Show your work: The Force Awakens edition

I love seeing how creators create.

I appreciate a master pulling the curtain back and letting us see at least a bit of the behind-the-scenes process. The chaos and messes and wayward first drafts that lie behind the art are just as instructive as, if not more than, the inspiration and perspiration.

I preordered on iTunes the digital download of the new Star Wars film, The Force Awakens, so it was waiting on me when I woke up last Friday. My family enjoyed a movie night together as we watched the film again for the first time since we saw it in the theater on Christmas day.

And it was entertaining the second time through. But the next morning I got even more enjoyment out of watching the documentary that was packaged with the extra features, Secrets of The Force Awakens: A Cinematic Journey.

It’s an hour-long documentary about the making of the film, and it was better than most “making-of” films I’ve seen.

The documentary spotlighted a visceral enthusiasm among the film’s makers. They all seem like kids let loose in the toy factory, from the young lead actors to the veteran director and producers and writers.

There’s a great scene in the documentary of the key cast members reading through the entire script together before the shooting began.

I was most intrigued, though, by the way designers and artists were let loose to create compelling images, of potential characters and sets and scenes, even before a script was in place.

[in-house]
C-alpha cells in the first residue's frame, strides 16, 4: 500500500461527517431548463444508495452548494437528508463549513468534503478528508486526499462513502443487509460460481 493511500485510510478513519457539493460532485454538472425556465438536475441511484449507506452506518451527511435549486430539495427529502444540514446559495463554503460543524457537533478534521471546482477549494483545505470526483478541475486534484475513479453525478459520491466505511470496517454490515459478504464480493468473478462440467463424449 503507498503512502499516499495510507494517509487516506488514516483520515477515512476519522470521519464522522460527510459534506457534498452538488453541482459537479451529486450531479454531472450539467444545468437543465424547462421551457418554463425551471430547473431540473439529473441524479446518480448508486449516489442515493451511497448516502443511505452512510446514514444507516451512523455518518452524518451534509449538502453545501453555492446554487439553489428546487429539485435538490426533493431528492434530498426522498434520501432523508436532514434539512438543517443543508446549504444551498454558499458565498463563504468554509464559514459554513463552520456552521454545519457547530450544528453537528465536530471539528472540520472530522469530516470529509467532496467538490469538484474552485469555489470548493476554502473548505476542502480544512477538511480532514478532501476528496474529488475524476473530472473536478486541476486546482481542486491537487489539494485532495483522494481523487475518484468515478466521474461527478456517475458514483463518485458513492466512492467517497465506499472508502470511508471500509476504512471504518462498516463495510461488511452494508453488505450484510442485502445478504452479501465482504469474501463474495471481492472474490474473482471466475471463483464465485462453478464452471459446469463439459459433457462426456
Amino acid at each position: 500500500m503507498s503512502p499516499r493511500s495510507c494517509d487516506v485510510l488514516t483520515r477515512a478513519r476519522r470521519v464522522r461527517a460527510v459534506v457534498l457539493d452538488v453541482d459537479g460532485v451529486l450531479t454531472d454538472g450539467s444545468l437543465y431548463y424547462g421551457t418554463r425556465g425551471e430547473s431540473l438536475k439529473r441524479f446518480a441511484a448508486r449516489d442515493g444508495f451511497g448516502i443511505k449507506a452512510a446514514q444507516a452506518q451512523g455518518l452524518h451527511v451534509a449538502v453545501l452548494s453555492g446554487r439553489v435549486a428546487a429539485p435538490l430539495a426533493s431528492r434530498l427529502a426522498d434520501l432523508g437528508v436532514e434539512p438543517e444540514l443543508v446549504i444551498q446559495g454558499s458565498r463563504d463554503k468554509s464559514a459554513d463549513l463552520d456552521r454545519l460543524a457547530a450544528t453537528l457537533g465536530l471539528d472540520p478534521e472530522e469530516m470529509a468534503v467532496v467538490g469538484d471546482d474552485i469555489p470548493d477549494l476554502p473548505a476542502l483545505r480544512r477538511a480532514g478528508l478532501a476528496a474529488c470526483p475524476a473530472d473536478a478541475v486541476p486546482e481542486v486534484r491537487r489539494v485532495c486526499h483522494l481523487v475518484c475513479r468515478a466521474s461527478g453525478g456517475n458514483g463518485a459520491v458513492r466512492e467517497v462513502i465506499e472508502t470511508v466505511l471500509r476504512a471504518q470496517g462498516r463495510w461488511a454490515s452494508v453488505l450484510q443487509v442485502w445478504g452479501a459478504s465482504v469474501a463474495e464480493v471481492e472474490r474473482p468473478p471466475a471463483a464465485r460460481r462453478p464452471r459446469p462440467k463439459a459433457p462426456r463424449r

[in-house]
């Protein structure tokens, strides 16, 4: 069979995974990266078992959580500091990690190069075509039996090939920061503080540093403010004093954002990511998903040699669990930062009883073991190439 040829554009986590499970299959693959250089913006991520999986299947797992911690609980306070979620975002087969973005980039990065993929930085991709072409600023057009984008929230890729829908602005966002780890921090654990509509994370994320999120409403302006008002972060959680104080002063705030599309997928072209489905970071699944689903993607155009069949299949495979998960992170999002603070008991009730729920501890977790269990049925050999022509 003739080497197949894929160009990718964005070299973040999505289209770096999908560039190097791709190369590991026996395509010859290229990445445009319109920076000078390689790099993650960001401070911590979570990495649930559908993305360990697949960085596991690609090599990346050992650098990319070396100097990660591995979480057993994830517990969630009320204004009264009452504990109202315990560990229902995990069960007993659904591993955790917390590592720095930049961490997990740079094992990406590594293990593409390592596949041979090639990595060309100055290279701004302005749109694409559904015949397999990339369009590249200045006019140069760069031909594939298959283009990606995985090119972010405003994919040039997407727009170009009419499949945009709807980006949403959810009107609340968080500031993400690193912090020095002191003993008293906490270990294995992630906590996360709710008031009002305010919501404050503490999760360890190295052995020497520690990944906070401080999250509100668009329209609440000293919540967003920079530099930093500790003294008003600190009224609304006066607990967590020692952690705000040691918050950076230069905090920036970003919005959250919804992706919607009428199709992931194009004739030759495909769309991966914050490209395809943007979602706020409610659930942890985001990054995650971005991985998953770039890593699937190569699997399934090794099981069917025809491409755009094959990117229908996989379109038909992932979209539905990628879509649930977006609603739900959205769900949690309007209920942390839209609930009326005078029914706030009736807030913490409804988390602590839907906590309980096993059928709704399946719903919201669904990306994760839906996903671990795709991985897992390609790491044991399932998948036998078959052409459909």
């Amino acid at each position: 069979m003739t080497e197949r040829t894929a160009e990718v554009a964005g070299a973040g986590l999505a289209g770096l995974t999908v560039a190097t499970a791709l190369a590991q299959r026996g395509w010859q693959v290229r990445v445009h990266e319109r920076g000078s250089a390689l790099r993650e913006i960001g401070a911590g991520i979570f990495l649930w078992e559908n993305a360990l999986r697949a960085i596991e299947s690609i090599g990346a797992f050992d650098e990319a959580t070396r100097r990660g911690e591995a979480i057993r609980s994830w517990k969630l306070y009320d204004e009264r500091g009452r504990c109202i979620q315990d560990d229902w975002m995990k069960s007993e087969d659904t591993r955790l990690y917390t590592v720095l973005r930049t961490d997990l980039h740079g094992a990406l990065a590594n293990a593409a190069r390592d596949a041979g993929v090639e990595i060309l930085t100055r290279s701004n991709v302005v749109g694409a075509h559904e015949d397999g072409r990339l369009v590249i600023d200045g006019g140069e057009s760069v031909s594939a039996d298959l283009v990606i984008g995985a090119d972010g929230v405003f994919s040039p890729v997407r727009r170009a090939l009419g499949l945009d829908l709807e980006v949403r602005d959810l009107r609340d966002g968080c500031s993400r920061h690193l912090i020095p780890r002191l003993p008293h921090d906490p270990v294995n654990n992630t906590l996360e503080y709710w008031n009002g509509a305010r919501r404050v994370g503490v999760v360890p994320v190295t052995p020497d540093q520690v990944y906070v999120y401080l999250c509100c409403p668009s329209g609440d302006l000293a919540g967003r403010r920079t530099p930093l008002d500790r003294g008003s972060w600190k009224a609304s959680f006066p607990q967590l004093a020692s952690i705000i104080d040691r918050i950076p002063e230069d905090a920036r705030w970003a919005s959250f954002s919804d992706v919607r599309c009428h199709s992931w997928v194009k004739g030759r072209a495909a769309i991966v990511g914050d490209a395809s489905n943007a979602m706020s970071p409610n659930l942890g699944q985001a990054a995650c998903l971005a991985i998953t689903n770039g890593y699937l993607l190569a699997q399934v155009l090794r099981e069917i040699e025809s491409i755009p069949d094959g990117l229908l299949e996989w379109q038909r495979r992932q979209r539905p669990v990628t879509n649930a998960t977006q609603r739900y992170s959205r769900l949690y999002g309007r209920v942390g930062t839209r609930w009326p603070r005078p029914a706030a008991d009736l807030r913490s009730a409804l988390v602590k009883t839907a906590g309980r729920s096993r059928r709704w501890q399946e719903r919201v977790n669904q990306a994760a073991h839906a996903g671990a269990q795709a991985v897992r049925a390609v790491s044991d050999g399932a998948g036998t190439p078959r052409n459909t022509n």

The director and writer were inspired by these images which often ended up informing the story.

A light saber duel in the snow? How cool would that be? How can the story take us there?

And, indeed, that was my favorite scene in the film, and the turning point in the plot.

When I’m creating a presentation, I’m often inspired by disparate, seemingly unrelated ideas and images. Even honing the typography of a slide or stumbling on a compelling image I find online can propel my narrative in a different direction than I originally imagined.

In the discovery phase of your work, feel free to ramble and collect and follow what delights you. Consume voraciously. Make note of every little thing that sparks your curiosity.

The small details can support the big picture, but it’s possible for those details, even seeming tangents, to give life to a big picture you haven’t yet imagined.